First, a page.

As the weather warms up, construction crews often emerge in full force, setting up worksites on interstates, highways, and side streets. As an attorney with Meshbesher & Spence, Andrew Davick regularly sees cases involving vehicular injury to construction crew members. He feels by offering a few words of caution, he may be able to help prevent tragic accidents this spring.
What should drivers be aware of as the weather warms up? Spring tends to bring more people out onto the roads, making it more important than ever that drivers slow down and pay attention. Not only are construction crews in full force, drivers will also see more slow-moving trucks and farm vehicles as big projects start up.
If you think about it, slowing down for only 45 or 90 seconds will only get you to your destination 45-90 seconds late. Yes, but people are always in such a rush. Often with farm equipment, people will get impatient and pass on a two-lane highway, creating a major traffic hazard. It’s important for people to just slow down and be patient.
Aren’t there fines for speeding in a construction zone? I believe the law is that normal speeding fines double in a construction zone.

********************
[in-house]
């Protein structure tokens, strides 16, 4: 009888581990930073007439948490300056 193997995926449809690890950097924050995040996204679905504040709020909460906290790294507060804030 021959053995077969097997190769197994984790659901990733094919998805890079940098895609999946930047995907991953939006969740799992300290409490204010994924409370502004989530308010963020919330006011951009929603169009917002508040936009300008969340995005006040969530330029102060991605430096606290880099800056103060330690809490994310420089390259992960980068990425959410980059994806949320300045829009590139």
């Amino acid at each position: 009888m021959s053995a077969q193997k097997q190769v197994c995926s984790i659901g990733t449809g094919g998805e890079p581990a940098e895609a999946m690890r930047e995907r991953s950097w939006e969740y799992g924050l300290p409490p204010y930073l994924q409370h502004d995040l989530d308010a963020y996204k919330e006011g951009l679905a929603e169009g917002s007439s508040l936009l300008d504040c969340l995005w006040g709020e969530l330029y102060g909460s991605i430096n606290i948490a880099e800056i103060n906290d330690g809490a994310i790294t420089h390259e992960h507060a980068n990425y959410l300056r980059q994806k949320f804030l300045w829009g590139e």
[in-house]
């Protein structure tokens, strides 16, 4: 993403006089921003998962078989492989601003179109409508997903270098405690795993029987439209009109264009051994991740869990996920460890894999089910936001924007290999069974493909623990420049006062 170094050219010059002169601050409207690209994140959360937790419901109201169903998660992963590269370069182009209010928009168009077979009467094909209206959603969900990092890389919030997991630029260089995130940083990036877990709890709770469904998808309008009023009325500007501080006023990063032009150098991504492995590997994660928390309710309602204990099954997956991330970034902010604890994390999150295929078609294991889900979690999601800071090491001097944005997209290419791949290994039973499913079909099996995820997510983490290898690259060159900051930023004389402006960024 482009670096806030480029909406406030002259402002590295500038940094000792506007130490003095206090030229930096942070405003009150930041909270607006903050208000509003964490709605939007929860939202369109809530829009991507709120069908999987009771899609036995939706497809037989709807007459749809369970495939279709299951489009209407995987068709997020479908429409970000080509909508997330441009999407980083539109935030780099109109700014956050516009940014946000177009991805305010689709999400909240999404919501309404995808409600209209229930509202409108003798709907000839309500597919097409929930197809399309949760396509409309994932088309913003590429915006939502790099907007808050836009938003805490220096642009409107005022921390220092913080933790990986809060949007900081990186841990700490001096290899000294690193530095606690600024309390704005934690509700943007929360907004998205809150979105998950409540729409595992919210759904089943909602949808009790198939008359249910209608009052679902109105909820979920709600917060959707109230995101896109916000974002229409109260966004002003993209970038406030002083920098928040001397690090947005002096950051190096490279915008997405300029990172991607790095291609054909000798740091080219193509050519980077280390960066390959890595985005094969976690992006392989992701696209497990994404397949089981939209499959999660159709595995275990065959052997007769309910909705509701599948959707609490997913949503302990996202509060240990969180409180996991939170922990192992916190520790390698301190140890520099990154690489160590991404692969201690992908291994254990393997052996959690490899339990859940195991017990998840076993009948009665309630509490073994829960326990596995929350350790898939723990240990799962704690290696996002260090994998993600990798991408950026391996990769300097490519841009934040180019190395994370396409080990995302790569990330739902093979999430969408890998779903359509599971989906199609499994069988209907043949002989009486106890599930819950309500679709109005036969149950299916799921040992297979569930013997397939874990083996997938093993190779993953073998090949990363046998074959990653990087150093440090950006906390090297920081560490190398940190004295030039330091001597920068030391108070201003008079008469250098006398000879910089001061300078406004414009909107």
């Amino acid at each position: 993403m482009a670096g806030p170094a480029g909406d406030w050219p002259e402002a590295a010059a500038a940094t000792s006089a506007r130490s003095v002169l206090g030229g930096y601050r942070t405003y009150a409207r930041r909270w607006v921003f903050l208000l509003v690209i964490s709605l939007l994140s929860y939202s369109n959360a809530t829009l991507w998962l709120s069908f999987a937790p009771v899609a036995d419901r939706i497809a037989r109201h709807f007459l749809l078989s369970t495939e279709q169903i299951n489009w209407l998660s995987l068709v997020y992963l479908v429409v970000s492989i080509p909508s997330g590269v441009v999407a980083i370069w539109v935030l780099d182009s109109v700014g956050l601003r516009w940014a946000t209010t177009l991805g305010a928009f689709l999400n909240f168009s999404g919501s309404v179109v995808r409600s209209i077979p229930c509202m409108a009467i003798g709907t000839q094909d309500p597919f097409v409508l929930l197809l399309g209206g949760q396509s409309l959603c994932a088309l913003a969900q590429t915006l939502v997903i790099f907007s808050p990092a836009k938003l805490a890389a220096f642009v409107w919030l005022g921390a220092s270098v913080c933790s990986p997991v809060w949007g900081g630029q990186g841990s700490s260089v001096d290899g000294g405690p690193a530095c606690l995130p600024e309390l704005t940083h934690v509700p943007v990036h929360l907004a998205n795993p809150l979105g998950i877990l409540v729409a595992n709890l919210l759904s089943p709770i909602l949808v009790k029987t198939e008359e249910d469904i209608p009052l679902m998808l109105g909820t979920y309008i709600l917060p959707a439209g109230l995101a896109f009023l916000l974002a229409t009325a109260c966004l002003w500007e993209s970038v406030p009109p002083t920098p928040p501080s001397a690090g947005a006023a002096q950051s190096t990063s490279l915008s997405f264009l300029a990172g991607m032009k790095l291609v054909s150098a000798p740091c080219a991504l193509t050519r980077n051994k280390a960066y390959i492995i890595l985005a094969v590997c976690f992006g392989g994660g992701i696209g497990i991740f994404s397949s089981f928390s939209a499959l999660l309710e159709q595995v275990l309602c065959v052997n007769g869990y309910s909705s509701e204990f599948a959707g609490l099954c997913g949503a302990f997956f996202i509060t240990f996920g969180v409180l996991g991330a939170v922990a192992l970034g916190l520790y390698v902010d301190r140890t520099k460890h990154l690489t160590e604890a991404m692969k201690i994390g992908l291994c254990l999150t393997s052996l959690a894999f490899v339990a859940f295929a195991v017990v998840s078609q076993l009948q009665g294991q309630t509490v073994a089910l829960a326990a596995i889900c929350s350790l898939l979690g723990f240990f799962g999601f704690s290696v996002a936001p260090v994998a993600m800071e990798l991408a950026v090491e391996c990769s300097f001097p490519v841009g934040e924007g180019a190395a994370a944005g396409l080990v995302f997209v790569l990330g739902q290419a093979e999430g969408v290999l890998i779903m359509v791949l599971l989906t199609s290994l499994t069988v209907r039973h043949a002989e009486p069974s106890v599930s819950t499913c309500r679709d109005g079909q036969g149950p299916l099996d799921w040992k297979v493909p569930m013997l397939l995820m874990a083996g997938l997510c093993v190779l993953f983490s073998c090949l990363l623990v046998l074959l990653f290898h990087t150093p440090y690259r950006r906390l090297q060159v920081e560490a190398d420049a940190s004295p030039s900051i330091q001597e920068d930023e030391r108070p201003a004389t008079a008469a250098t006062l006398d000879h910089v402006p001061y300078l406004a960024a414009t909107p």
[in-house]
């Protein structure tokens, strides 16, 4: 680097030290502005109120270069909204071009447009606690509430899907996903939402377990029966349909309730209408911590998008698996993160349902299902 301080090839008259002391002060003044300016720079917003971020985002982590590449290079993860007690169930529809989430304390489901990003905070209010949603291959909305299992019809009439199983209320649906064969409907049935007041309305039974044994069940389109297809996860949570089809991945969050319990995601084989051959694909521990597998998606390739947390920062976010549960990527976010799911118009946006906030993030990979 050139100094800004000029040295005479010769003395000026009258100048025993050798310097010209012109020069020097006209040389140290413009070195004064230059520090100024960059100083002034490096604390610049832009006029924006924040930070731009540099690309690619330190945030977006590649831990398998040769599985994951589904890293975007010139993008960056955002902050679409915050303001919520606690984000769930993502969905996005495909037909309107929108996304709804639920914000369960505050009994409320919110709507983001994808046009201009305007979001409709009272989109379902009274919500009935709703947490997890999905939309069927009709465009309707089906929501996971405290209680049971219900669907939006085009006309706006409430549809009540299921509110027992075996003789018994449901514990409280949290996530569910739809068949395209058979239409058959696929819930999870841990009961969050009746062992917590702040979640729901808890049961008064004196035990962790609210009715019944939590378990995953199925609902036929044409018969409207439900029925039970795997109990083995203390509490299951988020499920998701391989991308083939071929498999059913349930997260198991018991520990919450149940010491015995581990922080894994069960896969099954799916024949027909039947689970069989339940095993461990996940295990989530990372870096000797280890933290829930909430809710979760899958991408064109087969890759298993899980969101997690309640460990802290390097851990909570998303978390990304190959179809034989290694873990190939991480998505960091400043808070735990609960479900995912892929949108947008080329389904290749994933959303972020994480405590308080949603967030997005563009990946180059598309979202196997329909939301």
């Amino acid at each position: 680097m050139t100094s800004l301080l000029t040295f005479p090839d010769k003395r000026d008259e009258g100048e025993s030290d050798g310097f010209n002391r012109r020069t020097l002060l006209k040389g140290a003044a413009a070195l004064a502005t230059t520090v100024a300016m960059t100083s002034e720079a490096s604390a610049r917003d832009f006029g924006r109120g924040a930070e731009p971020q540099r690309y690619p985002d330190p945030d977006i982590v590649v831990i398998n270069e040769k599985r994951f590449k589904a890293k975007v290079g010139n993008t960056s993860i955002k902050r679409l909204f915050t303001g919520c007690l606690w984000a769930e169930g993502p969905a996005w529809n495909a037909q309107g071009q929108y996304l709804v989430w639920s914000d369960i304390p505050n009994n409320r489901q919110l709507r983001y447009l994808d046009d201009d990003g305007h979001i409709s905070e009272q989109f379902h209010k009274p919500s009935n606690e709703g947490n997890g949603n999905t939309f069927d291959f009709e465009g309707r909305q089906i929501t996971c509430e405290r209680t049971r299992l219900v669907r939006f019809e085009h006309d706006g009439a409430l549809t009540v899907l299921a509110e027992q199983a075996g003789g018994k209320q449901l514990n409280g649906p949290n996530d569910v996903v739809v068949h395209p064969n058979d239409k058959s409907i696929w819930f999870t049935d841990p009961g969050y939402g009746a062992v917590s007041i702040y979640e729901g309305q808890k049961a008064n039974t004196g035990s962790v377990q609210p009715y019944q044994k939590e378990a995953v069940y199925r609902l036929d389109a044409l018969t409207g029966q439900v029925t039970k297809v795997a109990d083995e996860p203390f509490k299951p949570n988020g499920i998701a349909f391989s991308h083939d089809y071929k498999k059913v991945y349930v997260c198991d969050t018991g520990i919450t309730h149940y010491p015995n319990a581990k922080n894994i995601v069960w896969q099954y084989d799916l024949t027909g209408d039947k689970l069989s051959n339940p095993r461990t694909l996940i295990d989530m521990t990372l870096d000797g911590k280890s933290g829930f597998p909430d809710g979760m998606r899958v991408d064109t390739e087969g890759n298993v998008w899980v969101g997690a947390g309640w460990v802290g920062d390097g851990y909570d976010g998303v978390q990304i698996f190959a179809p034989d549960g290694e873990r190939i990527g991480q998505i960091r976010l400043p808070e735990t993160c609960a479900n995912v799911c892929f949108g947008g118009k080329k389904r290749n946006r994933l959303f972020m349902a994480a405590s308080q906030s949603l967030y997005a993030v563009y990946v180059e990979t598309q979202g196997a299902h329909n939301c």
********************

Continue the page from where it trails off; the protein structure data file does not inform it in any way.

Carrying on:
What else can happen if a driver is caught speeding through a construction zone? If an accident takes place, a driver could be charged with careless driving, especially if the driver was engaging in behavior that can be labeled reckless. If the driver was exceeding the construction zone speed limit by more than 25 miles per hour, the officer may automatically issue a misdemeanor for reckless driving.
Crews and construction views aren’t the only construction zone hazards. No. In fact, often the biggest danger in a construction zone comes from the other drivers. In all the confusion, cars can sometimes be in the wrong lane or even heading in the wrong direction. We’ve seen cases where construction crew members were killed as a result of drivers failing to pay attention.
The Zipper Merge
Minnesotans are currently dealing with something called the zipper merge. Could you explain a little bit about that? Sure. When lanes are required to merge together, the Minnesota Department of Transportation is now asking people to stay in their respective lanes until they reach they end. At that point, they merge in a “zipper” form to one-lane traffic.
What does that mean? With a zipper merge, everyone takes turns, with the person at the front of the line letting one person over. The person behind that person lets the next person over, and so on. The effect is similar to that of a zipper.
Is this process effective? MnDOT videos illustrating the zipper merge show that it is a much more efficient way to merge than the old way, which involves one lane of traffic speeding to get to the front of the line while the drivers in the other lane do everything they can to block them from getting over.
To learn more about Andrew Davick visit his lawyer profile or contact him at 1.800.845.1021